November 9, 2006 ☼ Foreign Affairs
This is an archived blog post from The Acorn.
Swiss neutrality, Jagadish writes, has come to the fore. Raymond Lafitte, the Swiss technical expert appointed by the World Bank to arbitrate in their difference over the Baglihar dam has (almost) decided a way out that allows both India and Pakistan to claim that they won or that the other side lost. It also allows the oppositions to allege, well, the opposite.
The giving and the taking involves changing the height of the dam (and address Pakistan’s concerns) and the placement of the sluices (to India’s satisfaction). If the two countries accept this settlement, and Pakistan says it will, Prof Lafitte can return to Switzerland a happy man. If they don’t, then the difference becomes a dispute, and the matter goes to a court of arbitration. The problem is, it is not clear which one.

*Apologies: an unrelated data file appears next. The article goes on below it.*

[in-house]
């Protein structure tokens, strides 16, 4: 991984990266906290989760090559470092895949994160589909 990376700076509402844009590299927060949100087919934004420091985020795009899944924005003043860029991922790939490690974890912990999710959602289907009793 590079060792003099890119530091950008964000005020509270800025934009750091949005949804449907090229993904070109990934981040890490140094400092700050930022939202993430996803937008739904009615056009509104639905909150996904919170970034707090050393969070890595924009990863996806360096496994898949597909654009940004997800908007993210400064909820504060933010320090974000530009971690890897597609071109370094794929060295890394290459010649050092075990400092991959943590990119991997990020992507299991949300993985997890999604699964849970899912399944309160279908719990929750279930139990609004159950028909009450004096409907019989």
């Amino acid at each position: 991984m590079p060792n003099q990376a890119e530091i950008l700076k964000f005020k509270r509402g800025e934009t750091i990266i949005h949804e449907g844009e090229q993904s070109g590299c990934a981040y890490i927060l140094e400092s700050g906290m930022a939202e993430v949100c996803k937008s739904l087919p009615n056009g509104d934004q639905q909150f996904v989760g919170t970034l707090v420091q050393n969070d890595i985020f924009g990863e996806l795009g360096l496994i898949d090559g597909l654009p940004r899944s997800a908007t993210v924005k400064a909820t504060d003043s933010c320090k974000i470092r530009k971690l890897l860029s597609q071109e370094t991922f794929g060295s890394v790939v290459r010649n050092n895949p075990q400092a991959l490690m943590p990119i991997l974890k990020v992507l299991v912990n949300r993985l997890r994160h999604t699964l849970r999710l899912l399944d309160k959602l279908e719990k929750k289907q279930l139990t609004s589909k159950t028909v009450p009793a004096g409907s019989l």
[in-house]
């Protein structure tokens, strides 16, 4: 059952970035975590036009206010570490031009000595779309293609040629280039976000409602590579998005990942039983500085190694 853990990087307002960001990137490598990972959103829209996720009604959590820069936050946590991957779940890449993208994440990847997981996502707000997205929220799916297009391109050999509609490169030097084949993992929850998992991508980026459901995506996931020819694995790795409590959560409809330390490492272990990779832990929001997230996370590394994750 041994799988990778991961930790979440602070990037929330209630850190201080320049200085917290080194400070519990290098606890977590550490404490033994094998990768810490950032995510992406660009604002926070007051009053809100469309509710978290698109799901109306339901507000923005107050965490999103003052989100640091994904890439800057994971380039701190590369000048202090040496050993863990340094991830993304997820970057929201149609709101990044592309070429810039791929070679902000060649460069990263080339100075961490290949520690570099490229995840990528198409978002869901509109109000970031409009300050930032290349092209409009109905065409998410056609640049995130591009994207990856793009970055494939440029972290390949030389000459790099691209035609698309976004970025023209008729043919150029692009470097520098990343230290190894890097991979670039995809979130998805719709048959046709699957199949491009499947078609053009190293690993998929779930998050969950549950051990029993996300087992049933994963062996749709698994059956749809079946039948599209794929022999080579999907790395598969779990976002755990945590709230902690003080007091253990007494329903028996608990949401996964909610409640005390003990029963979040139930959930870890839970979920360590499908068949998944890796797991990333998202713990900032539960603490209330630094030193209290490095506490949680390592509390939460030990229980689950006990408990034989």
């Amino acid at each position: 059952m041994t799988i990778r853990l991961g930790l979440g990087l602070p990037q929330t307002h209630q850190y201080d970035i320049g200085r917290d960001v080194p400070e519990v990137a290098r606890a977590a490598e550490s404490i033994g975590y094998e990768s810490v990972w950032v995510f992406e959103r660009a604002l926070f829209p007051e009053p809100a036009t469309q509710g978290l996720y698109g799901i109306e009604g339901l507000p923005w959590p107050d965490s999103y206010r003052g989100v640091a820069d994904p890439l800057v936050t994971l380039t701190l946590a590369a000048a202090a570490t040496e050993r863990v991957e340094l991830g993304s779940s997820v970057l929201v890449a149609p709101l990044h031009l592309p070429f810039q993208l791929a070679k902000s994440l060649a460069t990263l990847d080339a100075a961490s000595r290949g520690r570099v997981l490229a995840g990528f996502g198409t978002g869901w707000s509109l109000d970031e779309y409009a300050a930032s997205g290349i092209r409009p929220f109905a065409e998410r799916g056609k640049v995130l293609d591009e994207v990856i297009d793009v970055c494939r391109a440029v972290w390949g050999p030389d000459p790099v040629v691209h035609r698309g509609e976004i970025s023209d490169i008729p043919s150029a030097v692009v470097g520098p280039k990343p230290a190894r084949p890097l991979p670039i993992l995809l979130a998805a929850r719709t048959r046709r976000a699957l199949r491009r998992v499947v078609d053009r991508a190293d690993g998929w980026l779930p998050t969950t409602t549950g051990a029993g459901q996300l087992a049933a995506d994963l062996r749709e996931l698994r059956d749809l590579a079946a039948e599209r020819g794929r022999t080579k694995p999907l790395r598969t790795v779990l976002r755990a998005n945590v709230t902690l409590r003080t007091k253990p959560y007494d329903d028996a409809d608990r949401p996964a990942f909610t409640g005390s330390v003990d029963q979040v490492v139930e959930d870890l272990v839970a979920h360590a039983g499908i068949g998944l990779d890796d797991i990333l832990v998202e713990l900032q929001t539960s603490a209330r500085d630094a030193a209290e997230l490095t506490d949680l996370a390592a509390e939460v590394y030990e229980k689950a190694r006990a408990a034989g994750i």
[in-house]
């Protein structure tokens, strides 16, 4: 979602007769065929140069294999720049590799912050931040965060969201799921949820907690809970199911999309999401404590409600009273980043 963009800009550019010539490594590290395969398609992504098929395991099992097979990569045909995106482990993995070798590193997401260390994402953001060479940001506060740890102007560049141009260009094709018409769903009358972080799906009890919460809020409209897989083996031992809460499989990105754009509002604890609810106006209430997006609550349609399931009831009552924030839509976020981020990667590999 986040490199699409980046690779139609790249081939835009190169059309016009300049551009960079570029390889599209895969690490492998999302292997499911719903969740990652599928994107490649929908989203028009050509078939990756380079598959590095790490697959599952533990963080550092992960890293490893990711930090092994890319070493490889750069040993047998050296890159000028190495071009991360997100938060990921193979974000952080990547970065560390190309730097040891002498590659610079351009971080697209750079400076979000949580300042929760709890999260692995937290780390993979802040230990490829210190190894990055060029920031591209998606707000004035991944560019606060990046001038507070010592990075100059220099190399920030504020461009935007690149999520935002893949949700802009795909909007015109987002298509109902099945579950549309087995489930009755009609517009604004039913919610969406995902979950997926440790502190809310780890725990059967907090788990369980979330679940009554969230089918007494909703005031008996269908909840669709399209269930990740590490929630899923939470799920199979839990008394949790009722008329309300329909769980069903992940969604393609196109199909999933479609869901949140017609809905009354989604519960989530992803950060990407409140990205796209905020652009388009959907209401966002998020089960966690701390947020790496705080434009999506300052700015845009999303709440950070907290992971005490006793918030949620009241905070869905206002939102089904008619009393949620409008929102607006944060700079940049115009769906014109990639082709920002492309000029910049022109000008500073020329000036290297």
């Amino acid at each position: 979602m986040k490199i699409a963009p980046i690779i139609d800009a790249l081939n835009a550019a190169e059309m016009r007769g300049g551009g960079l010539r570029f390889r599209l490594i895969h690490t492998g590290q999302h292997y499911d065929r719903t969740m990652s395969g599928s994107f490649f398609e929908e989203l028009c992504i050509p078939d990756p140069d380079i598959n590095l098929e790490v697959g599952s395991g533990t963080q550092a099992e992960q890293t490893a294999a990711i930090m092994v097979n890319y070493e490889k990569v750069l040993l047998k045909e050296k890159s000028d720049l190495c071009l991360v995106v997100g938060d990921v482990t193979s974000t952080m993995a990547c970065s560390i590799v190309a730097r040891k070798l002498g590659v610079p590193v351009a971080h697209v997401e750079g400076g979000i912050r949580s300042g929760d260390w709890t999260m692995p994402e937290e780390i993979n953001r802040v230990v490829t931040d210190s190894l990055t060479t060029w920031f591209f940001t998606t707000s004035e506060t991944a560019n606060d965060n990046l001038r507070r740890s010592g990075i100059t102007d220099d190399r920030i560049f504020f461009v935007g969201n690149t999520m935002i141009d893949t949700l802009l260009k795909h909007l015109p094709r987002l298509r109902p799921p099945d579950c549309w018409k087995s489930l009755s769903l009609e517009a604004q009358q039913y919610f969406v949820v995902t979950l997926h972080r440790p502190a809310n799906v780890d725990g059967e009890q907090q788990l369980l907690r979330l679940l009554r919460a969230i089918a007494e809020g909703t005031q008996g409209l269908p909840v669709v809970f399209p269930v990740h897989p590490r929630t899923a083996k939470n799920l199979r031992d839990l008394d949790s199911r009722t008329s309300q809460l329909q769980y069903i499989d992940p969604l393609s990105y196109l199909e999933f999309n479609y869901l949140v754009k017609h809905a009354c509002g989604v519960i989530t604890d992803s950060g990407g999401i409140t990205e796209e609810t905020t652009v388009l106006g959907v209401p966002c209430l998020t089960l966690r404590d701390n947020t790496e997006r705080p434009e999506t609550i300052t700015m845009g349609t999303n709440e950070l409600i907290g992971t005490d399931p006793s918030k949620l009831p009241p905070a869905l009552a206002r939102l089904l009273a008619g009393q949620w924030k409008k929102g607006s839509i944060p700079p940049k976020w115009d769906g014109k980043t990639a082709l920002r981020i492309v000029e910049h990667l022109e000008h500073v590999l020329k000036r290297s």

The Indus Waters Treaty of 1960 itself came about because the two countries agreed to isolate the issue from other bilateral disputes, and long served as a singular example of what Pakistan can do for itself if it sets aside its fixation with Kashmir. It would do well to follow the winning formula and accept Lafitte’s formula. It would be in India’s interests to accept the settlement. Because it can get on with the dam, and also because the precedent may come in useful in future.
Related Post: What the hoo-haa over Baglihar is all about.
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